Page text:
The second part of my project is to identify the spatiotemporal distributions of larval and juvenile tunas. Once we know what species we have, then we can identify where it is found, in what season it spawns, what type of environmental features it prefers, and so on. Basically, I am gaining knowledge about its habitat preferences, so we can help protect future populations and increase recruitment levels.

There are some small tuna species such as little tuna and blackfin tuna that do not have stock assessments nor management plans currently developed. Thus, learning about the environmental conditions that affect their distributions is essential in assessing their populations. It is evident that we still have a lot of knowledge to gain about these size classes.

This summer, I participated in an ichthyoplankton cruise in the Gulf of Mexico. Left: Jason and I are collecting organisms from the bongo net. Middle: I am holding a juvenile frigate tuna collected with a dipnet. Right: I am identifying a larval tuna under the microscope in the lab onboard.


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Left to right: back: Jessica, Alex, Michelle, Cori, Travis, Jillian, and Nina; front: Jason and Rich

HAPPY 4th of JULY!

Scientists still get to celebrate while we’re out at sea! Check out our tattoos! :)

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Hi all,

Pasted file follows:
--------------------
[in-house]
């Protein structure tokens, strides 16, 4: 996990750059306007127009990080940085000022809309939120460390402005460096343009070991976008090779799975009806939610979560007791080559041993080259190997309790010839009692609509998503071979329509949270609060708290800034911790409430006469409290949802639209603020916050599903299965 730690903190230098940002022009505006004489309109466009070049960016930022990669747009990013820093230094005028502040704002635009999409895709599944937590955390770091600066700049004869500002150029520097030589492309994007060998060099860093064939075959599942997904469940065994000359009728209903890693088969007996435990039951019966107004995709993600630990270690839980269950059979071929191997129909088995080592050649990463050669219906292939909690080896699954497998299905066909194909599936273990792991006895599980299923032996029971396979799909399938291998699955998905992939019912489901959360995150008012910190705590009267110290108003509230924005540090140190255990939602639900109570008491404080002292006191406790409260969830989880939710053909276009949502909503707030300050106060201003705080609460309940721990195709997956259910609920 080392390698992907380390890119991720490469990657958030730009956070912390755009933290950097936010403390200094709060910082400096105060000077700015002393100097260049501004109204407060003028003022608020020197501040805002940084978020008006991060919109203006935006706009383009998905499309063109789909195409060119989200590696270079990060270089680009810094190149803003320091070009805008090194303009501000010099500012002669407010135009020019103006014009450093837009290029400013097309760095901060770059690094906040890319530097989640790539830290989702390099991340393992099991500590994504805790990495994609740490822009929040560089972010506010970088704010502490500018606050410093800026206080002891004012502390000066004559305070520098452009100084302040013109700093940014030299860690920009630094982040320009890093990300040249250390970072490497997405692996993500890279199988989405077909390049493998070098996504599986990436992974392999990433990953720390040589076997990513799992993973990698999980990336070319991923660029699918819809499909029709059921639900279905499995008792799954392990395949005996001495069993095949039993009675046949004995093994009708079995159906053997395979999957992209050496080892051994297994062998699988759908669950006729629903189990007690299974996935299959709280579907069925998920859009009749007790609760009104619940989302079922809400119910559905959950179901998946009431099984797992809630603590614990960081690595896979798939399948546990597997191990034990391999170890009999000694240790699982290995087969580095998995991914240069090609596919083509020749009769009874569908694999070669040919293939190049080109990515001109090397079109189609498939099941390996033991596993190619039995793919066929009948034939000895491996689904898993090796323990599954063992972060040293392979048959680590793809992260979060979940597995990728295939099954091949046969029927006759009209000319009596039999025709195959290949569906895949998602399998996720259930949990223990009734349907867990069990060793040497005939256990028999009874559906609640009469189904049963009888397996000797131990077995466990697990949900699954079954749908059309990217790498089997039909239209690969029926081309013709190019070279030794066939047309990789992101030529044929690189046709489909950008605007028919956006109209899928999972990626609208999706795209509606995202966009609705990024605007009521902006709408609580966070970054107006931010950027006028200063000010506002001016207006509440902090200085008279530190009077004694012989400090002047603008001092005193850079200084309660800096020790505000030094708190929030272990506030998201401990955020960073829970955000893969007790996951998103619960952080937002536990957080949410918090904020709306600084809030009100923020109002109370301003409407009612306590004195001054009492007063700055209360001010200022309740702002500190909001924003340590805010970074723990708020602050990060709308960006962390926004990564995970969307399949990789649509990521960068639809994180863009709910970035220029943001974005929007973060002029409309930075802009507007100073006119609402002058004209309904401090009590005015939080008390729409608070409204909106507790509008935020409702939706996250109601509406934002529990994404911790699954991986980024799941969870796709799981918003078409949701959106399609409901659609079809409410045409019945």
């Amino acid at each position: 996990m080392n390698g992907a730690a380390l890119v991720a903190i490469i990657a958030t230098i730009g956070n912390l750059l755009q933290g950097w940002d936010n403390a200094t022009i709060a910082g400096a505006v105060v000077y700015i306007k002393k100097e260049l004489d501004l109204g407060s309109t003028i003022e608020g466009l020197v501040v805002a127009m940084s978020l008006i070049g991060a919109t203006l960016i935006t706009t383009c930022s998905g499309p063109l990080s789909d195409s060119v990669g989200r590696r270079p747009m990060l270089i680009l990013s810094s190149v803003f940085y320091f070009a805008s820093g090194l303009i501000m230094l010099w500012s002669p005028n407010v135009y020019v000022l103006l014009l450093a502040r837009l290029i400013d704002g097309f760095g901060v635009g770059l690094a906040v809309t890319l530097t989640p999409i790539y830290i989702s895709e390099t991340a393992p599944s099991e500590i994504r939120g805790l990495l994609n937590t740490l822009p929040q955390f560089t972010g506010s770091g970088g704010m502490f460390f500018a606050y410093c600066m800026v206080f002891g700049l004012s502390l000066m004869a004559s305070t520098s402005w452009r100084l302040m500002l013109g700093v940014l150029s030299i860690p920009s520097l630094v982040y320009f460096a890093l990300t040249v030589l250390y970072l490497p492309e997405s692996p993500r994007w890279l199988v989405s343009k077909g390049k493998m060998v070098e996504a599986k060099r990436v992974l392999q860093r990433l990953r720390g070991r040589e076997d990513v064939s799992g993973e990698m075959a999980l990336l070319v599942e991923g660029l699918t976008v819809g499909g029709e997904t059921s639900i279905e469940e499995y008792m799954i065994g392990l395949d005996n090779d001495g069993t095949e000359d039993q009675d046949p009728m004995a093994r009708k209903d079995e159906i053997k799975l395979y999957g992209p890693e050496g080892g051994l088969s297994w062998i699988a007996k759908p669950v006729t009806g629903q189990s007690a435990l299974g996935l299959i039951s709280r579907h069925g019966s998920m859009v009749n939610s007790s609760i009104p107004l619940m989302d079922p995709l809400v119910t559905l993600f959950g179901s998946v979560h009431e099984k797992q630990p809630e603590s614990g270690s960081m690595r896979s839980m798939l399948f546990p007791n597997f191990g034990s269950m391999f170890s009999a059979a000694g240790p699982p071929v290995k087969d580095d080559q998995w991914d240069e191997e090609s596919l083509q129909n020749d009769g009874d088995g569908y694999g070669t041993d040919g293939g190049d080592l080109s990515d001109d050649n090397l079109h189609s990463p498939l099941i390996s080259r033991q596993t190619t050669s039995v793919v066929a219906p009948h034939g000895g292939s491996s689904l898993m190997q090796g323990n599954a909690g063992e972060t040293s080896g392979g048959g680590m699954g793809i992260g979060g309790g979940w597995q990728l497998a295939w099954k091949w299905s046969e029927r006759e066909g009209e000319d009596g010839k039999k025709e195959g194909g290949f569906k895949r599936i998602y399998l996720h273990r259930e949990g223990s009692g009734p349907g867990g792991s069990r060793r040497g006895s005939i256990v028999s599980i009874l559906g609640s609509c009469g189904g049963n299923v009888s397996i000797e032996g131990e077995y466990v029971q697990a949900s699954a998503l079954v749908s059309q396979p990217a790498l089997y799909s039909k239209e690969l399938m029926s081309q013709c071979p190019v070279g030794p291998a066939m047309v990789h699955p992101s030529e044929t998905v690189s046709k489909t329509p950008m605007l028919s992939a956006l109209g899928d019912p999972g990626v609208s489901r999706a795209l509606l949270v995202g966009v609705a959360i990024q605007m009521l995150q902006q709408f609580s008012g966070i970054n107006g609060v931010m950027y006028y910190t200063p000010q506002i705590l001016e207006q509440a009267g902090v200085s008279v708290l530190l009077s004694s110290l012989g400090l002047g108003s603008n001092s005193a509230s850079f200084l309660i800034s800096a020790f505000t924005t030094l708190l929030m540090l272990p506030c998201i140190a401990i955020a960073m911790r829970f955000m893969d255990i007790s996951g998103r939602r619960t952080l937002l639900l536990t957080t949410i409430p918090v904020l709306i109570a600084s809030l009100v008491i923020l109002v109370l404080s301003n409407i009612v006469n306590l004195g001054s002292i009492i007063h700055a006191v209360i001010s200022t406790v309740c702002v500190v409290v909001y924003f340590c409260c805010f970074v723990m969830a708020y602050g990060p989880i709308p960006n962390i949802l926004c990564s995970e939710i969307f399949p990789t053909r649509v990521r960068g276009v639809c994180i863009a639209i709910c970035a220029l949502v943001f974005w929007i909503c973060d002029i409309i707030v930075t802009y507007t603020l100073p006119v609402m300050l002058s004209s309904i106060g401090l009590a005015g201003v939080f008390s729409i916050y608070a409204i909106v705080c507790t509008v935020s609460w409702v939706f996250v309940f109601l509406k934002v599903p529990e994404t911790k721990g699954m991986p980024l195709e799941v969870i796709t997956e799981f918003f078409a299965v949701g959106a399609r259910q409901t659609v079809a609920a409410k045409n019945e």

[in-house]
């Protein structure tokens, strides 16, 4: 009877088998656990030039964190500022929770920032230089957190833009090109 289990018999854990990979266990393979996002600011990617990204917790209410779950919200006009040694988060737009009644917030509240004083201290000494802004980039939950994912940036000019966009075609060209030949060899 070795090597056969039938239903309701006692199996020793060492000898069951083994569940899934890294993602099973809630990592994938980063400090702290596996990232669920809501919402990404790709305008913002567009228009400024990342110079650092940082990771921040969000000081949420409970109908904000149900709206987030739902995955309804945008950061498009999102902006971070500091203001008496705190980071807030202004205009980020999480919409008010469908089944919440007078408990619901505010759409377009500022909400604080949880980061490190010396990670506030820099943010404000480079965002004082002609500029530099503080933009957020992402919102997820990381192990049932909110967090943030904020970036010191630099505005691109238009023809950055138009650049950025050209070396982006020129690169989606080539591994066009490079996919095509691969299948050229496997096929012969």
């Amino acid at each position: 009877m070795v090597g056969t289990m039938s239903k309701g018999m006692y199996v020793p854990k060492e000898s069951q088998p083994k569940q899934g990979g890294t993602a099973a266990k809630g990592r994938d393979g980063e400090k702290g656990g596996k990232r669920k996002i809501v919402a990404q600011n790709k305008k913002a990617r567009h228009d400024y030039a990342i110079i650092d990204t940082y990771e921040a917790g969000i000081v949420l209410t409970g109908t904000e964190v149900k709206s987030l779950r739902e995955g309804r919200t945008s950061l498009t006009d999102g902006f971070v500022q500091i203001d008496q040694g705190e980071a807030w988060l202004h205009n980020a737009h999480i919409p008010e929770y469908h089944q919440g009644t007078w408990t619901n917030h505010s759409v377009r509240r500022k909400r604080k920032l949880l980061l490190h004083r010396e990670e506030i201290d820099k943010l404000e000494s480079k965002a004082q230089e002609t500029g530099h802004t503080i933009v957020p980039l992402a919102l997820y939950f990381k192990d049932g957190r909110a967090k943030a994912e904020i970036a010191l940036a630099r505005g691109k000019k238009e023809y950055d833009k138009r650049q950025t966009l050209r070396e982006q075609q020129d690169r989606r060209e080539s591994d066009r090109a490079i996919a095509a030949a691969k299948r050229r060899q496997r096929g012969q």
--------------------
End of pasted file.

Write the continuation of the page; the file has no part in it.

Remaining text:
Today is our last day of sampling. We started bright and early again at 6am. It rained a bit, but it was accompanied by a full rainbow arching over the boat. Nice way to start off the morning!

You guys are probably wondering how we collect all of the larval fish I showed you on the last blog post. Well, we deploy a bongo net off the back of the boat and a neuston net off the side. Both nets are brought on board and the samples are washed down into the codends. The contents of the codends are rinsed/poured and put into our sample jars. The samples are brought into the wet lab for a closer look and a potential photo. Some of the larger specimens (e.g., tunas, swordfish) are frozen for genetic analyses.

I set up a GoPro around the boat to show you guys how we sample at each station. Let’s take a look of some of our scientists at work:

Bongo nets and the sunset last night.                        Neuston net.

Rich is collecting water for the YSI and for the food web study.                 Nina is reading the water's temperature, salinity, and dissolved oxygen.


Rich, Nina, Jillian, and Jason are retrieving the bongo nets.  
                     Everyone's rinsing down the nets, while Michelle is recording the
                                                                                                          flowmeter data.


Jillian is pouring her plankton sample out of the codend.                           Jason and Nina are rinsing the bongo nets.


Nina and Jessica are putting the sample into the jar.                                Jessica is looking at a larval tuna under the microscope/taking a picture.


Alex and Cori just retrieved the neuston net.                                           Jillian, Alex, Cori, and Travis are sorting the neuston net sample.


Jason and Travis sorting through Sargassum.                                          Jason and Alex looking at our catch!

Dr. Michelle Sluis is the PI on the cruise. She is recording the data for each tow (e.g., start time, location, etc.) in the pictures above.

Hope you enjoyed the pictures!

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Hi guys!

Last night we cruised towards our southern transect. We arrived at our first station and began sampling at sunrise (6am). We've hit 10 stations so far today! We collected many of our targeted species and more!